Garland Edwin Gross v. The State of Texas--Appeal from 403rd District Court of Travis County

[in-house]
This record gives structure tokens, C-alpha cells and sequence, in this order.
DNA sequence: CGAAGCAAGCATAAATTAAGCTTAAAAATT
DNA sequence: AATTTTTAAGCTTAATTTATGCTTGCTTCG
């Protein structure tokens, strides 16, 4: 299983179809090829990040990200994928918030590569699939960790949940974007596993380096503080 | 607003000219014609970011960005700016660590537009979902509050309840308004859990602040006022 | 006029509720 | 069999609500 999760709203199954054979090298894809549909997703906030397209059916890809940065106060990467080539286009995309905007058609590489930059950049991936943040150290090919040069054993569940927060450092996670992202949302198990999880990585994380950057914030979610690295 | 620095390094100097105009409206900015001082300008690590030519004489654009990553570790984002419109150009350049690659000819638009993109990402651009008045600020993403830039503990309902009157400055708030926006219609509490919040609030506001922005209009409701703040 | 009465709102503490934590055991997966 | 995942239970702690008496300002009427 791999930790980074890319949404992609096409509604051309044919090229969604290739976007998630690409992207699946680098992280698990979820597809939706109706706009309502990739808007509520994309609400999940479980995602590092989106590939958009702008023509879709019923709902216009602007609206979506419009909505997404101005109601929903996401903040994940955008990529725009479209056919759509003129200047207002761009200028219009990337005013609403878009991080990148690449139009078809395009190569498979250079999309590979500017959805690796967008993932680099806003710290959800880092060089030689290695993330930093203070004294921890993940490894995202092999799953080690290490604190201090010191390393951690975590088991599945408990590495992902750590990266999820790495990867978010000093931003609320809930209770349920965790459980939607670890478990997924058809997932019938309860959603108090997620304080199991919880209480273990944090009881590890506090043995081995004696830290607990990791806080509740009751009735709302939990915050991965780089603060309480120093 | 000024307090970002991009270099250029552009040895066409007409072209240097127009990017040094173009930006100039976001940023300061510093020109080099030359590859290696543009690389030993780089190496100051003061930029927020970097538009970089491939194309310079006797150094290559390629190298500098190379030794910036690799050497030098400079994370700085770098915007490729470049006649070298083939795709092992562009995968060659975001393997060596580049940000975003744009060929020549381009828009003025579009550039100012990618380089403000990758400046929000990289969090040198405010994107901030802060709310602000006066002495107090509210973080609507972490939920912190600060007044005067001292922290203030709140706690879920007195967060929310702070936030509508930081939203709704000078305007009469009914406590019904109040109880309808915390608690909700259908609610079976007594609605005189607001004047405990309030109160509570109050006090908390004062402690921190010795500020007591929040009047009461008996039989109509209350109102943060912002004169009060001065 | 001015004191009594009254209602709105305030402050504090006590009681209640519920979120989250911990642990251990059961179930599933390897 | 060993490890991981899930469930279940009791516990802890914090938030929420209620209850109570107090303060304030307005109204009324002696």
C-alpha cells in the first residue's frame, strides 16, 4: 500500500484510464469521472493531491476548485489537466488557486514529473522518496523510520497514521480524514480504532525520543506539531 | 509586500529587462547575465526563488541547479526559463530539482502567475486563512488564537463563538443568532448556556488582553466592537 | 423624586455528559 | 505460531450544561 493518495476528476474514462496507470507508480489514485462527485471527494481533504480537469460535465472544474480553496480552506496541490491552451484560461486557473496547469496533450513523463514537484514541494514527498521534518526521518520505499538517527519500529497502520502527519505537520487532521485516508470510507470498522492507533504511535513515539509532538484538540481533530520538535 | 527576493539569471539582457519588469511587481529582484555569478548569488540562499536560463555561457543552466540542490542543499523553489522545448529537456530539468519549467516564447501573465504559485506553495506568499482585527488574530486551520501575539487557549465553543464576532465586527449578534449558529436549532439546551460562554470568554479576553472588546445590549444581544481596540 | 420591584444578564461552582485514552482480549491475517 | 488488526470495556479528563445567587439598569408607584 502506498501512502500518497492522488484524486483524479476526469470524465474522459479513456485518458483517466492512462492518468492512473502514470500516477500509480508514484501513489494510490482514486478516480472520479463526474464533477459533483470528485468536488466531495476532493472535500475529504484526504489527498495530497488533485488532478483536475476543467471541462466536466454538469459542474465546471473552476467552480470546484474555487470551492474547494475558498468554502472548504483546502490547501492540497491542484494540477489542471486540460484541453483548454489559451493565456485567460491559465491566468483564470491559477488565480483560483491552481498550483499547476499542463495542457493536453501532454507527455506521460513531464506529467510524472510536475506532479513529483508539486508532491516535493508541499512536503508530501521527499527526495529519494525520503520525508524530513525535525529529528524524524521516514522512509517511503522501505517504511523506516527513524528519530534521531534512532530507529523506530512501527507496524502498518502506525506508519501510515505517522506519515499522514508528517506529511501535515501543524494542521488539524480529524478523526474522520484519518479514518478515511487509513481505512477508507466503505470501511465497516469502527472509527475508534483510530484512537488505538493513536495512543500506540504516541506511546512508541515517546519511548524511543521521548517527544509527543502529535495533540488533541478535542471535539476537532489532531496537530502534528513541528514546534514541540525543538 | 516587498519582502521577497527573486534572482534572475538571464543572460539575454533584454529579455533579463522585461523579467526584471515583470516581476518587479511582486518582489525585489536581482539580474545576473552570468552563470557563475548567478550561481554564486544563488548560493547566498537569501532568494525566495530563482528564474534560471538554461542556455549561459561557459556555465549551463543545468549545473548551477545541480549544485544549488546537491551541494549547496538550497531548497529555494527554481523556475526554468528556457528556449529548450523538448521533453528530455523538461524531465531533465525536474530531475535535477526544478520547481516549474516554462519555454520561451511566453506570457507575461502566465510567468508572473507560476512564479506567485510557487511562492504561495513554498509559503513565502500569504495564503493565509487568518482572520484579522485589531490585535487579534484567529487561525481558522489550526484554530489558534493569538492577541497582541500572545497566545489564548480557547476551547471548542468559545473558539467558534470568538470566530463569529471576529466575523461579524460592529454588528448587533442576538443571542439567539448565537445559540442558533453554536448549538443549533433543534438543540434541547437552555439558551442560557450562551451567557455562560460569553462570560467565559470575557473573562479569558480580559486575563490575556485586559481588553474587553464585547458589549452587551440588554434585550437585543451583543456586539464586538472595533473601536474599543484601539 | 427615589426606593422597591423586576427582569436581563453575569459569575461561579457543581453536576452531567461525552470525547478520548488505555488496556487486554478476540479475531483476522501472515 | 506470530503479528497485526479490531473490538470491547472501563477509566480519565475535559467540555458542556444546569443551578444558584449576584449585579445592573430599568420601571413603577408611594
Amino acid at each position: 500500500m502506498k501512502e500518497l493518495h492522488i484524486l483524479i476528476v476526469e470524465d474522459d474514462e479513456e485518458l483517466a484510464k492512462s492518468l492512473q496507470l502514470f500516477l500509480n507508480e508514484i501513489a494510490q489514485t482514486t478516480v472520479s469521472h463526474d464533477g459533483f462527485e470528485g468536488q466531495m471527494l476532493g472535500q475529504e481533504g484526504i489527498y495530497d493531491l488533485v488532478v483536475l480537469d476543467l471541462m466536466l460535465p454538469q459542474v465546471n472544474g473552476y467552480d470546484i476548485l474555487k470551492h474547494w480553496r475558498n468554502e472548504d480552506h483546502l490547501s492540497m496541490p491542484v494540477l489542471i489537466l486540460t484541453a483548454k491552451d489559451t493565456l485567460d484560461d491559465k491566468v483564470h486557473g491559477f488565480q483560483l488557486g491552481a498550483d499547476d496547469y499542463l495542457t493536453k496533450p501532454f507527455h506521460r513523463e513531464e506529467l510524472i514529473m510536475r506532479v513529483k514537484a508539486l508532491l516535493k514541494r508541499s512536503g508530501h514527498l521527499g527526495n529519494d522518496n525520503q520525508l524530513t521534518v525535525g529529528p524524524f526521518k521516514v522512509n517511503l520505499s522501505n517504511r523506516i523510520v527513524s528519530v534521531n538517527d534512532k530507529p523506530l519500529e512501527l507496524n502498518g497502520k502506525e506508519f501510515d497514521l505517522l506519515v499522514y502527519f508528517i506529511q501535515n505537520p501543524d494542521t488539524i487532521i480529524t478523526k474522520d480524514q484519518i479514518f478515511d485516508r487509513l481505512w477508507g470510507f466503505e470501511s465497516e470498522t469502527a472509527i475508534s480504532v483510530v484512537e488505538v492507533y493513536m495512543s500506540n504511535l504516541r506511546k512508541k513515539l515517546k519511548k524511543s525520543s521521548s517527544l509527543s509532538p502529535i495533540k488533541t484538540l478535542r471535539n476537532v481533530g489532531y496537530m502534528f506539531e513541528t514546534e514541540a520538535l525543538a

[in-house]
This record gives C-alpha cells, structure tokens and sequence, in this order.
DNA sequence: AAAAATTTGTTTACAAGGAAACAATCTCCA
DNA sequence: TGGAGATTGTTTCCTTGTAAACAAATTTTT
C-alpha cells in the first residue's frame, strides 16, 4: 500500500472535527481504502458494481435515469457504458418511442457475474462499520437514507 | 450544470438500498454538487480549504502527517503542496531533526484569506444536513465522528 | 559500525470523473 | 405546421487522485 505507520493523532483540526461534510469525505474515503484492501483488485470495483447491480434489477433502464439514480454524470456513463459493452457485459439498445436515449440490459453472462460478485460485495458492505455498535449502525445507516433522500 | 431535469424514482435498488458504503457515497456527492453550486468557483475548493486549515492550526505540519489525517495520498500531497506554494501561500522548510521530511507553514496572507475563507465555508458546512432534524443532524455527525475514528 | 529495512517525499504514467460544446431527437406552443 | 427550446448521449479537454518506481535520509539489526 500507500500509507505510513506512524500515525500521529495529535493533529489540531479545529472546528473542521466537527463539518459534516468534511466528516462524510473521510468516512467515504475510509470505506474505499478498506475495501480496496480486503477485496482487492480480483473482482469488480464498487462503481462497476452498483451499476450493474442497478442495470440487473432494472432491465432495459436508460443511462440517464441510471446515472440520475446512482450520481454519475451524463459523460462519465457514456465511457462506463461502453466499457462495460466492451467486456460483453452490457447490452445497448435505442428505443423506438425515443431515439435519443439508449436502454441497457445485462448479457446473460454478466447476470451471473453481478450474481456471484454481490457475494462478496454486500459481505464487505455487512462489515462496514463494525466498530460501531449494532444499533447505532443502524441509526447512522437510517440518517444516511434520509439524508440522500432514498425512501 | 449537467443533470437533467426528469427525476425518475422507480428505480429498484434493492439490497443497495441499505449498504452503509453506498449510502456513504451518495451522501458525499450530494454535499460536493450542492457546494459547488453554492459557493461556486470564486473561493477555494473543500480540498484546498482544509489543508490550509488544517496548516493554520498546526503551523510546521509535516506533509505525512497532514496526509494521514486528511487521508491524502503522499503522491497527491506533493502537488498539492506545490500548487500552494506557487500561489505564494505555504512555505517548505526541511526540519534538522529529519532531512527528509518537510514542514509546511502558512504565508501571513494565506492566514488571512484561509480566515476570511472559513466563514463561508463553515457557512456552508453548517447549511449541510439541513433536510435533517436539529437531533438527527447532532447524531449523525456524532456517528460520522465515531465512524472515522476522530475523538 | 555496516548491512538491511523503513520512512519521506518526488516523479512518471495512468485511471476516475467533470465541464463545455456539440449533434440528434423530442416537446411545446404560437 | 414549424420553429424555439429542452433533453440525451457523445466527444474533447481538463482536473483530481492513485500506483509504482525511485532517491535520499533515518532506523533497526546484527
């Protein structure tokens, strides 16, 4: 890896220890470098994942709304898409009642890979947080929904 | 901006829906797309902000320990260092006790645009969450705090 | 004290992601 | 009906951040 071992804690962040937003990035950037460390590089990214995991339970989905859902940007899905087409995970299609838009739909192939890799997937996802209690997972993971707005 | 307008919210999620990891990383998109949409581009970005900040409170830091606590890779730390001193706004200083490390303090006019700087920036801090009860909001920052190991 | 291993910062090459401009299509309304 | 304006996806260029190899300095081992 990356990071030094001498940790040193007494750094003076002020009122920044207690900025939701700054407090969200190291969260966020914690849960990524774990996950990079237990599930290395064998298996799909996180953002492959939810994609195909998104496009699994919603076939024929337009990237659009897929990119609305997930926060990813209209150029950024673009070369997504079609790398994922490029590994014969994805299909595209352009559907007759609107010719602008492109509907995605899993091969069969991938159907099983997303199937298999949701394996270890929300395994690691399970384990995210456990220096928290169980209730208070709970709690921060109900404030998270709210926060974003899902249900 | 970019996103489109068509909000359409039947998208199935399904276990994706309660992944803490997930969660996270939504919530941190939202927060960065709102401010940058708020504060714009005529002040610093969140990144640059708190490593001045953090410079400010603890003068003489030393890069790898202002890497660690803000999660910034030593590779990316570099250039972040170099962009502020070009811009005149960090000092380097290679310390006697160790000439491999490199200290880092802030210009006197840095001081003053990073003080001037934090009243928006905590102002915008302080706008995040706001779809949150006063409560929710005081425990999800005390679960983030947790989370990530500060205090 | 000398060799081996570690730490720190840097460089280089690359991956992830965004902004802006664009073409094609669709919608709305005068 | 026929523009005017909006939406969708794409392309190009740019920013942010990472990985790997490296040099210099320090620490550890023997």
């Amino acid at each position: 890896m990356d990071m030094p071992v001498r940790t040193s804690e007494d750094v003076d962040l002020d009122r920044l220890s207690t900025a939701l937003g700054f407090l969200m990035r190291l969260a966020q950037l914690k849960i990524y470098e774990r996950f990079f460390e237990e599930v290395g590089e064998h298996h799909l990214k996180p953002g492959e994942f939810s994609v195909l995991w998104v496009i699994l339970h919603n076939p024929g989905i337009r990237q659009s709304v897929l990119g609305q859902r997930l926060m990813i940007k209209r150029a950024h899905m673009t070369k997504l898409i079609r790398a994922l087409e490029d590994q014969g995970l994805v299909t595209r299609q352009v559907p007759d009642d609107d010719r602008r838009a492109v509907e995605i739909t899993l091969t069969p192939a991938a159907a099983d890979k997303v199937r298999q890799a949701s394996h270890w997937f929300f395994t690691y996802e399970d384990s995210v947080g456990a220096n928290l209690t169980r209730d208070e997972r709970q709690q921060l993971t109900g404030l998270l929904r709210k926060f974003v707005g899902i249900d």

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TEXAS COURT OF APPEALS, THIRD DISTRICT, AT AUSTIN NO. 03-06-00035-CR Garland Edwin Gross, Appellant v. The State of Texas, Appellee FROM THE DISTRICT COURT OF TRAVIS COUNTY, 403RD JUDICIAL DISTRICT NO. 2034169, HONORABLE BRENDA P. KENNEDY, JUDGE PRESIDING MEMORANDUM OPINION A jury convicted appellant Garland Edwin Gross, Jr. of assault against a public servant, a third-degree felony. See Tex. Penal Code Ann. ยง 22.01(b)(1) (West Supp. 2006). Appellant elected to have punishment assessed by the judge, who assessed a sentence of five years imprisonment, but suspended that sentence and placed appellant on community supervision for five years. The trial court also assessed a $2,500 fine and ordered appellant to complete 200 hours of community service. Appellant argues on appeal that the evidence was factually insufficient to support his conviction and that the trial court erred in allowing the State to improperly impeach both appellant and his son. We affirm the judgment of conviction. BACKGROUND On October 13, 2003, appellant s daughter Brittany,1 twenty-two years old at the time, called the Lakeway Police Department in response to a family disturbance at the Gross household. 1 For convenience, we refer to the members of the Gross family using their first names. The full details of this family disturbance are not clear from the record, but there is testimony that appellant and his eighteen-year-old son Jeffrey were engaged in a physical altercation and that both Brittany and appellant s wife Stephanie unsuccessfully tried to intercede and break up the fight. Appellant left the house after the police were called but before they arrived. Appellant testified that he did not know that the police had been called. Officer Hector Almaguer was dispatched to the Gross household to respond to Brittany s call. He entered the house on the first floor through the side door and encountered Stephanie, Brittany, and Jeffrey. The Gross house is divided into three levels. The first floor includes a bedroom and the game room with a side door that opens to the outside. The second floor contains the front entrance to the house, and a staircase with seven steps connects this floor to the first floor below. The third floor is where the dining room is located, and there are stairs connecting it to the second floor. Almaguer proceeded to interview Stephanie, Brittany, and Jeffrey in the dining room on the third floor of the house. All of appellant s family members indicated that they did not want to press charges against appellant for anything that occurred during the family disturbance. Shortly after beginning the interviews, Almaguer received a radio transmission from Sergeant Mary Proctor, who had also been dispatched to the scene and was outside the house. Proctor told Almaguer that appellant had returned and was entering the residence. Almaguer testified that upon receiving the radio transmission, he stood up from the dining room table, as did appellant s family members. They moved to the back portion of the third floor, while Almaguer descended to the second-floor landing where he encountered appellant coming up the stairs from the first floor. Almaguer testified that he told appellant to stop and put his hands 2 behind his back because he was under arrest for family violence. Almaguer testified that he repeated this command three times. The officer testified that then, without saying a word or even making eye contact, appellant rushed him, delivered an upper-ridge chop to Almaguer s throat with his right hand, and punched Almaguer in the chest with his left hand. Almaguer recounted being immediately incapacitated by this attack, and stated that appellant then grabbed Almaguer s shirt and pulled him down the stairs. Almaguer testified that both he and appellant landed at the bottom of the stairwell, where Lakeway Police Officer Damien Perez, who had recently arrived at the scene, pulled appellant off of Almaguer. Almaguer testified that as appellant was taken into custody he said that he had taken on bigger and better police departments and would likely be filing a lawsuit against Almaguer. Almaguer also testified that although he did not remember where appellant s wife and children were during the incident, they would be lying if they testified that they were right behind him. Appellant, Stephanie, Brittany, and Jeffrey all testified to a different version of the incident, often using the same words. All three of appellant s family members testified that when Almaguer was alerted that appellant had returned to the residence, they followed Almaguer down the stairs to the second-floor landing and were standing approximately three feet behind him with a good view of the incident when it happened. This contradicted Almaguer s testimony that the Gross family members were not behind him. It also contradicted Proctor s testimony that when she and Perez entered the house as appellant and Almaguer landed at the bottom of the stairs she saw Jeffrey, Brittany, and Stephanie standing on the third floor. Proctor also testified that the family members all told her at the time that they did not see the incident, although she did not note this in her written report. 3 Appellant and his family members all testified that appellant, who is right-handed, was holding a can of soda in his right hand on the stairwell. Appellant and his children testified that Almaguer screamed at appellant to put your fucking hands behind your back because he was under arrest; Stephanie could not remember whether Almaguer had cursed. All four testified that appellant told Almaguer that he had come home to check on his family, and appellant and his children testified that appellant said this is wrong or you ve got it wrong. Appellant and his family all denied that appellant struck Almaguer with his hands. Instead they said Almaguer grabbed appellant s side, presumably to spin him around to put him in handcuffs, when both appellant and Almaguer tumbled down the stairs. The family members testified that Almaguer landed on top of appellant and that Perez flopped on top of both of them at the bottom of the stairwell. Appellant acknowledged that after being taken into custody he told the officers that he had taken on bigger and better police departments and that he would probably file a lawsuit against Almaguer. Appellant testified that the officers were trash-talking to him, so he did it right back. A videotape that was filmed from the patrol cars outside the house picked up some audio from inside the house through the officers microphones; it was entered into evidence. On the tape, appellant can be heard stating that Almaguer pushed him down the stairs and that he was attacked in his own home. On another such tape, Almaguer can be heard stating that he was the one pushed down the stairs. After appellant was in custody, Proctor took digital photographs of Almaguer s injuries. Proctor also took statements from Stephanie, Brittany, and Jeffrey about the family 4 disturbance that brought the police to the Gross household in the first place. However, Proctor did not inquire about the incident involving Almaguer and appellant. In his first issue on appeal, appellant argues that the evidence was factually insufficient to support a conviction. Specifically, he argues that the only evidence that appellant struck Almaguer was Almaguer s testimony. Appellant argues that Almaguer s testimony was selfserving because at the time of the criminal trial Almaguer had a pending civil lawsuit against appellant for money damages arising out of the incident in question. In his second issue, appellant argues that the trial court erred by allowing the State to impeach Jeffrey by introducing two contradictory statements that Jeffrey made about the initial family disturbance one made to Proctor on the day of the incident, and one made to appellant s lawyer over a month later. Appellant argues that this constituted improper impeachment on a collateral matter. In his third issue, appellant argues that the trial court erred by allowing the State to question appellant about his previous long-running disputes with the Deer Park Police Department and the Harris County Sheriff s Department. Appellant argues that this line of questioning was improper impeachment on a collateral matter and that the danger of unfair prejudice substantially outweighed any probative value. DISCUSSION Factual Sufficiency In conducting a factual sufficiency review, only one question is presented: Considering all the evidence in a neutral light, was the jury rationally justified in finding guilt beyond a reasonable doubt? Zuniga v. State, 144 S.W.3d 477, 484 (Tex. Crim. App. 2004). 5 However, there are two ways in which the evidence may be insufficient. First, evidence supporting the verdict, considered by itself, may be too weak to support a finding of guilt beyond a reasonable doubt. Id. Second, evidence contrary to the verdict may be so strong that the beyond-a-reasonabledoubt standard could not have been met, despite the evidence supporting the verdict. Id. at 484-85. Where, as here, most of the evidence is testimonial, unless the record clearly reveals that a different result is appropriate, an appellate court must defer to the jury s determination concerning what weight to give contradictory testimonial evidence because resolution often turns on an evaluation of credibility and demeanor, and the jurors were in attendance when the testimony was delivered. Johnson v. State, 23 S.W.3d 1, 8 (Tex. Crim. App. 2000). Almaguer s testimony, considered by itself, is enough to support a finding of appellant s guilt beyond a reasonable doubt. See Goodman v. State, 66 S.W.3d 283, 285-86 (Tex. Crim. App. 2001) (stating that the testimony of a person with five perjury convictions, standing alone, is factually sufficient to support a beyond-a-reasonable-doubt finding). But we must determine whether appellant presented contrary evidence so strong that the beyond-a-reasonabledoubt standard could not have been met. The evidence that appellant presented was his testimony and the testimony of his wife and children. Appellant argues that the testimony that he was carrying a can of soda in his right hand and the videotape showing him carrying the can as he entered the house show that it was impossible for him to have struck Almaguer with his right hand. The State argued at trial that appellant could have dropped the can before striking Almaguer. The jury apparently concluded that Almaguer was a credible witness and that appellant and his family were not credible witnesses. Appellant argues that Almaguer s testimony 6 was self-serving because of the civil lawsuit he had filed against appellant. However, defense counsel questioned Almaguer about the civil suit; the jurors were aware of its existence when they made their credibility determination. There is nothing in the record that indicates that the jury could not have rationally believed Almaguer and disbelieved appellant and his family. With regard to the soda can, it is for the jury to choose between two equally competing theories of the case. Goodman, 66 S.W.3d at 287; LaPointe v. State, 196 S.W.3d 831, 838 (Tex. App. Austin 2006, no pet.). We overrule appellant s first issue. Improper Impeachment of Jeffrey The State concedes that the trial court erred by allowing the State to question Jeffrey about two contradictory statements he made concerning the initial family disturbance. This line of questioning constituted improper impeachment on a collateral matter. A matter is collateral if it could not be shown in evidence for any purpose other than contradiction. Gutierrez v. State, 764 S.W.2d 796, 798 (Tex. Crim. App. 1989). Here, Jeffrey s statements concerned a collateral matter because the State could not have proved the details of the initial family disturbance as part of its case-in-chief. Generally, using prior inconsistent statements to impeach a witness on a collateral matter is impermissible. Flannery v. State, 676 S.W.2d 369, 370 (Tex. Crim. App. 1984). An exception applies when a witness testifies gratuitously as to a collateral matter. Hammett v. State, 713 S.W.2d 102, 105 (Tex. Crim. App. 1986). In that situation, the witness may be impeached by showing that he lied or is mistaken about that collateral matter. Id. However, the State may not bootstrap its way to such impeachment by eliciting the offending statement on cross-examination. Id. at 105 n.4. The other exception allowing impeachment as to a collateral matter occurs when a 7 witness leaves a false impression concerning a matter related to his credibility. Daggett v. State, 187 S.W.3d 444, 453 (Tex. Crim. App. 2005). But this exception does not apply when the false impression is created by the State s cross-examination. Shipman v. State, 604 S.W.2d 182, 184-85 (Tex. Crim. App. 1980). As the State concedes, neither exception applies here. However, the State contends that the error was harmless. The erroneous admission of evidence is nonconstitutional error if the trial court s ruling merely offends the rules of evidence. Solomon v. State, 49 S.W.3d 356, 365 (Tex. Crim. App. 2001). This Court must disregard nonconstitutional error unless it affected substantial rights of the defendant. Tex. R. App. P. 44.2(b). Substantial rights are not affected by the erroneous admission of evidence if the appellate court, after examining the record as a whole, has fair assurance that the error did not influence the jury or had only a slight effect. Solomon, 49 S.W.3d at 365. Appellant argues that this impeachment was harmful because Jeffrey was the first of the family members to testify, and the impeachment of Jeffrey caused the jury to discredit the substantially similar testimony of the other family members. While this may have had some effect on the jury, the mere fact that the family members testimony was so similar may itself have aroused the jury s suspicions. Furthermore, Brittany and Jeffrey were also impeached on permissible grounds. On cross-examination, Jeffrey admitted that his parents pay for his school, his car, and his apartment. Jeffrey also stated that Brittany gets excited too quickly on occasion and that she overreacts a lot. On cross-examination, Brittany was questioned about the contradictory statements she made about the family disturbance preceding appellant s alleged assault on Almaguer. Like Jeffrey, Brittany made a statement about the family altercation to police on the day of the 8 incident that contradicted her statement to appellant s lawyer over a month later. Appellant did not object to the State s questioning of Brittany about the inconsistencies between the two statements. Also, appellant himself undermined the credibility of Jeffrey and Brittany. Appellant testified that Jeffrey probably . . . fabricated his statement to the police because of his emotional state and that Brittany was storytelling in the statement she gave police. The jury also heard Almaguer s testimony that he was assaulted, and the jury was provided with copies of Almaguer s medical records from his hospital visit on the day in question, which corroborated his version of events. The medical records indicate that Almaguer was diagnosed with a chest wall contusion and neck contusions. This is consistent with Almaguer s testimony that he was hit in the chest and the throat by appellant. Appellant argues that the injuries are also consistent with merely falling down the stairs, but he did not present any evidence on this point. Because the jury heard substantially similar testimony from others, including Stephanie, who was not impeached, because Jeffrey and Brittany s testimony was otherwise impeached in a permissible manner, and because the jury heard sufficient evidence to find appellant guilty beyond a reasonable doubt apart from Jeffrey s testimony, we hold that appellant s substantial rights were not affected by the improper impeachment of Jeffrey. We overrule appellant s second issue. Improper Impeachment of Appellant Appellant argues in his third issue that the following exchange constituted improper impeachment of appellant on a collateral matter and that any probative value from this line of questioning was substantially outweighed by the danger of unfair prejudice: 9 Q. Okay. Have you ever filed a $5 million lawsuit against a police department for harassment? A. Yes. Q. The Houston Press has a chronicle out it s actually [Defense counsel]: Your Honor, I am going to object to that type of impeachment. That s not a sworn statement to impeach by. The Court: If he hasn t offered a statement yet. [Defense counsel]: And the proper way, if I understand correctly, Your Honor, is that he asked, have you ever made that statement. The Court: No, he asked him if he had ever filed a lawsuit. [Defense counsel]: Oh. Q. The Houston Press is a periodical out of Houston, isn t it? A. Correct. Q. And you have been interviewed by a person who writes for that named Richard Connelly; isn t that correct? A. I don t remember his name. I have been interviewed by him. Q. And this was back in 1998; isn t that correct? A. That s correct. Q. And in that, you explained to him how you have been basically harassed by the Deer Park police; isn t that right? A. That s correct. Q. And so you sued them for $5 million? A. That is correct. Q. Now, your wife knew about this lawsuit, right? 10 A. Not really. Q. Not really? A. No. Q. Husband files a suit for $5 million and the wife doesn t know about it; is that right? A. That s correct. Q. Okay. So when you told me a second ago that when you made the statement, I have taken on better police departments than you, you said, I didn t really mean anything by that, you actually have done that, haven t you? A. No. Q. Well, you sued them, right? A. I sued them and I dropped it. Q. Well, that is not what I am asking. You sued them? A. I sued them. Q. For $5 million? A. That s correct. Q. Okay. You made allegations about all kinds of harassment by the police department, didn t you? A. Yes, sir. Q. You made allegations of beating by the Deer Park police; is that correct? A. May I see it? Q. Sure. If you can, read that statement that he attributed to you. 11 A. I didn t accuse Deer Park of doing it. Q. Oh, excuse me, Harris County Sheriff s Department. A. That s correct. Q. So you have accused Harris County Sheriff s Department of beating you? A. That s correct. Q. But you sued Deer Park police? A. I sued both. Q. So you have sued both. So you have taken on the Harris County Sheriff s Department and the Deer Park Police Department? A. That s correct. Q. You also made the allegation that at one point the police [Defense counsel]: Judge, I am going to object to this being impeachment on a collateral issue. [Discussion between the attorneys and the trial court, and question and answer outside the presence of the jury] Q. May I continue, Your Honor? The Court: You may. Q. Mr. Gross, when this reporter interviewed you, you made allegations that on one occasion the Deer Park police got a Harris County deputy to beat on you, and that you told the reporter when he started beating on you, you started counting, and he struck you 27 times; is that correct? A. That is correct. 12 Q. You said you have been fighting with the police department for ten years; is that correct? A. That sounds right. Q. So you had a ten-year long fight with the Deer Park police and the Harris County Sheriff s Department? A. Not the Harris County Sheriff s Department. Q. But they are the ones that beat you A. That s correct. Q. at Deer Park s instructions; is that right? A. Correct. Q. You made allegations that a deputy at the Deer Park police s instructions grabbed you by the ankle and dragged you across the floor because A. I think that s what it says incorrectly. It was a Harris County deputy. Q. Okay. So it was a Harris County deputy that dragged you across the floor at the Deer Park police s A. No, at the Harris County facility. Q. So a Harris County deputy did it because the Harris County wanted to do that to you? A. I have no idea why. Q. You made allegations on that same occasion when you were dragged that the police took 5,000 in cash from you; is that right? A. That is correct. Q. But you have no way to prove that because it was just cash? 13 A. That is correct. Q. And this was just an allegation by you, right? A. It was the truth by me. Q. And it was basically a six-page article, and the only purpose of the interview is the police are harassing you; isn t that right? A. The purpose of the article? Q. Yeah. A. I don t know what the purpose of the Houston Press coming out and interviewing me was. Q. Well, I mean, that was the whole topic of this interview that was A. Well, I don t know what their purpose was. Q. Okay. My question is now, that s the whole topic, is you making allegations that can t be proved by anybody but you, correct? A. No, there s other people. Q. Well, you dropped your lawsuit? A. I dropped my lawsuit. Q. Would you agree with me that if anybody was beat 27 times by a police department, that would be pretty easy to prove? I mean, you would have injuries all over; agree? A. I did. Q. Okay. But you dropped the lawsuit? A. That s correct. 14 Q. The police department just flat out said you were lying about all of that; isn t that correct? A. They did; they denied everything. The State first argues that appellant opened the door to this line of questioning by testifying that I would not ever hit a police, nor would I ever challenge a police. See Daggett v. State, 187 S.W.3d 444, 453 (Tex. Crim. App. 2005) (holding that impeachment on a collateral matter is permissible to correct a false impression created by the witness). In response to a follow-up question by the State, appellant testified, I think you are talking about a verbal as opposed to a physical, and I would never challenge a police officer with a physical. Appellant made clear that he was testifying that he would not physically challenge a police officer. This did not leave a false impression that appellant would not challenge a police department in court. We reject the State s argument that appellant opened the door to such questioning. The State next argues that any error in allowing this line of questioning was rendered harmless by appellant s testimony prior to the impeachment on a collateral matter objection made by defense counsel. See Leday v. State, 983 S.W.2d 713, 718 (Tex. Crim. App. 1998) (holding that the erroneous admission of evidence will not result in reversal when the same evidence was elsewhere received without objection). We agree. When the State began to ask appellant questions about his lawsuit against the Deer Park Police Department and the Harris County Sheriff s Department, appellant objected on a different basis than he raises on appeal and did not receive an adverse ruling. Thus, appellant has failed to preserve error for review regarding the testimony prior 15 to appellant s impeachment on a collateral issue objection. See Tex. R. App. P. 33.1(a)(2) (providing that error is preserved only if the trial court made an adverse ruling or refused to rule and the complaining party objected to the refusal). The trial court overruled appellant s objections that this line of questioning constituted impeachment on a collateral matter and was more unfairly prejudicial than probative. Thus, appellant preserved error from that point forward. Appellant failed to preserve error regarding his testimony that he sued the Deer Park Police Department and Harris County Sheriff s Department for $5 million for harassment and for a beating, and that he eventually dropped this lawsuit. Appellant preserved error regarding his testimony that he was struck 27 times during the beating, that the harassment by the Deer Park police lasted for ten years, that the Deer Park police instructed a Harris County deputy to beat him, that the police stole $5,000 from him on the same day the beating took place, and that the police denied all his allegations. We hold that any error regarding the testimony for which error was preserved was harmless. See Tex. R. App. P. 44.2(b) (providing that appellate courts must disregard nonconstitutional error that does not affect substantial rights). The jury had already heard evidence that appellant sued two police departments for $5 million because they harassed and beat him, and that he eventually dropped the lawsuit before the testimony in question. The testimony that is properly preserved for review by this Court includes the duration of the conflict between appellant and the Deer Park police, the number of times he was struck during the beating, the reason for the beating, an allegation of theft by the police, and the denial of these allegations by the police. We have fair assurance that this testimony did not influence the jury or had only a slight effect in producing appellant s conviction for assault against a public servant. See Solomon v. State, 49 16 S.W.3d 356, 365 (Tex. Crim. App. 2001). This is because the testimony in question merely fleshed out some details regarding an issue that was already before the jury without objection. We overrule appellant s third issue. CONCLUSION Having overruled all of appellant s issues on appeal, we affirm the judgment of conviction entered by the trial court. ______________________________ Bea Ann Smith, Justice Before Justices B. A. Smith, Puryear and Waldrop Affirmed Filed: October 3, 2006 Do Not Publish 17